). According to Dishion and McMahon, tracking skills are necessary for the monitoring of children of all ages, but are insufficient for effective monitoring of older children and adolescents. At these later ages—when children increasingly spend time in extrafamilial settings—new monitoring skills are needed, especially skills in communication and effective listening. Such skills facilitate parents’ ability to keep abreast of their children’s whereabouts and companions, and increase the likelihood that children will abide by family rules regarding how discretionary time is to be spent.
Together, these two strands—anticipation and tracking of child behavior, and positive involvement and communication with the child—may account for the significant association between the early childhood measure of proactive teaching and the early adolescent measure of monitoring. Also underlying this association may be the presence of an enduring proactive childrearing philosophy in some mothers that expresses itself in different ways depending on the age of the child and prevailing socialization demands. In early childhood this philosophy may be manifest in the endorsement of planful, before-problems-arise approach to teaching interpersonal problem-solving skills. In early adolescence this philosophy may be evidenced in parents’ regulation and relatively distal (owing to the adolescents’ increasing autonomy) supervision of their teens’ activities and whereabouts, and in fostering a relational climate that is conducive to information sharing and communication.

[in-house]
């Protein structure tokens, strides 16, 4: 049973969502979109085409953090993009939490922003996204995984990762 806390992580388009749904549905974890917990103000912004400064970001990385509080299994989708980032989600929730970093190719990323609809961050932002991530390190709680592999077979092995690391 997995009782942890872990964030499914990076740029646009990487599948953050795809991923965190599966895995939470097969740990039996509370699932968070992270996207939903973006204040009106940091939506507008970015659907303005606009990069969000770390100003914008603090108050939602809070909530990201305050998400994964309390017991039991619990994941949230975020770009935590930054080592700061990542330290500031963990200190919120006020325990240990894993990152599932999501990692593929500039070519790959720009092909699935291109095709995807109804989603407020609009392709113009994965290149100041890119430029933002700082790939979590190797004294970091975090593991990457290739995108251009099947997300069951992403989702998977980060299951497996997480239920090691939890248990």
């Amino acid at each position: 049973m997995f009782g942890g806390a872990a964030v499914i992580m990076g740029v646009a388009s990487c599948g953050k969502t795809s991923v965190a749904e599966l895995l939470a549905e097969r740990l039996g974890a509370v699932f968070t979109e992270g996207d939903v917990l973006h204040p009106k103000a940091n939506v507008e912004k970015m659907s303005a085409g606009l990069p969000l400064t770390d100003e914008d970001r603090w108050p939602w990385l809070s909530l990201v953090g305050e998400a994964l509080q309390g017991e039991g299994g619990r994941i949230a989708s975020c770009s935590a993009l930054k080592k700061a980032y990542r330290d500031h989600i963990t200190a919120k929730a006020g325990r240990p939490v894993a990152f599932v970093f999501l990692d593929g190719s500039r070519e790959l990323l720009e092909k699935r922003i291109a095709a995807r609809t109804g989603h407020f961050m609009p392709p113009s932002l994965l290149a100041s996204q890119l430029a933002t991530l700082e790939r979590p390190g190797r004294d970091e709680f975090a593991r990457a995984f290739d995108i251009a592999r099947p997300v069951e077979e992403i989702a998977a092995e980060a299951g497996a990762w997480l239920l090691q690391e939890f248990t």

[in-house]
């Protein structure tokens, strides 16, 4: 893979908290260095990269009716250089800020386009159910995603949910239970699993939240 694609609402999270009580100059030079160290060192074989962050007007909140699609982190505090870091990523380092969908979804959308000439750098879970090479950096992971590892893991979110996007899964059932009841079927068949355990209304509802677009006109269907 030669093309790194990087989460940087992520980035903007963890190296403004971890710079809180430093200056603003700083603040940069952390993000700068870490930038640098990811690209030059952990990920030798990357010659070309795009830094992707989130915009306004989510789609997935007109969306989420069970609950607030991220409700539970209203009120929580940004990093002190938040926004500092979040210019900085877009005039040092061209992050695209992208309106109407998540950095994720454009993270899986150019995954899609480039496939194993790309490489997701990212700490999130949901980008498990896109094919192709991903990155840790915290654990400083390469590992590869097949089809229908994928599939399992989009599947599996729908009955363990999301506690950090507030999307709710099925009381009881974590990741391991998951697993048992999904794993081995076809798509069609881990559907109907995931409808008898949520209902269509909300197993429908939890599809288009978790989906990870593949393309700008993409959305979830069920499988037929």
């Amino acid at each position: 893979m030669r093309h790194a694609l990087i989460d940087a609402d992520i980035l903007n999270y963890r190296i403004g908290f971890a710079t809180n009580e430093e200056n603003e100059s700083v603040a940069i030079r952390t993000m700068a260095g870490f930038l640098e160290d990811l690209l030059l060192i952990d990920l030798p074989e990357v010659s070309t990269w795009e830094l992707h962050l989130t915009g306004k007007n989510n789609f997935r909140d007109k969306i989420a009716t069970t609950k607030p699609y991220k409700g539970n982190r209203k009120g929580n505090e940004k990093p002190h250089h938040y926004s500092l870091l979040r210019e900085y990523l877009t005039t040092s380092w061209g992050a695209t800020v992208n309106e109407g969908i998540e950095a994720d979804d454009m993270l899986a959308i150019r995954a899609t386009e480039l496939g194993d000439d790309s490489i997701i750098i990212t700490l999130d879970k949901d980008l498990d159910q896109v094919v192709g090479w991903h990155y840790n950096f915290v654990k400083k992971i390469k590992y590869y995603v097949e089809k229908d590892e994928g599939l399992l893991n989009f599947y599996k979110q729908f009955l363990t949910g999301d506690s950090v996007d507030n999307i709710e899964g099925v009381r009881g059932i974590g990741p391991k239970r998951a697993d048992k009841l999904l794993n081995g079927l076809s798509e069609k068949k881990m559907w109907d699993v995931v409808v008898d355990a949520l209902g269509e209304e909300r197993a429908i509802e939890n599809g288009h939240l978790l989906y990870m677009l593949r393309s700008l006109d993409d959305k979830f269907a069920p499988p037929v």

We also predicted that mothers’ monitoring would be anteceded by favorable family background characteristics. This hypothesis was derived in part from research on the determinants of parenting (e.g., Belsky, 1984
; Bogenschneider, Small, & Tsay, 1997
), which consistently has found effective parenting to be linked with a variety of ecological and social-contextual supports and advantages. The findings reported here are consistent with this hypothesis, in that mothers’ reports of monitoring were found to be associated with early family ecological factors as a set, as well as with individual background characteristics, that is, with higher SES and intact marital status. Adolescents’ reports of monitoring were related to background characteristics as a set but not with any individual background characteristic.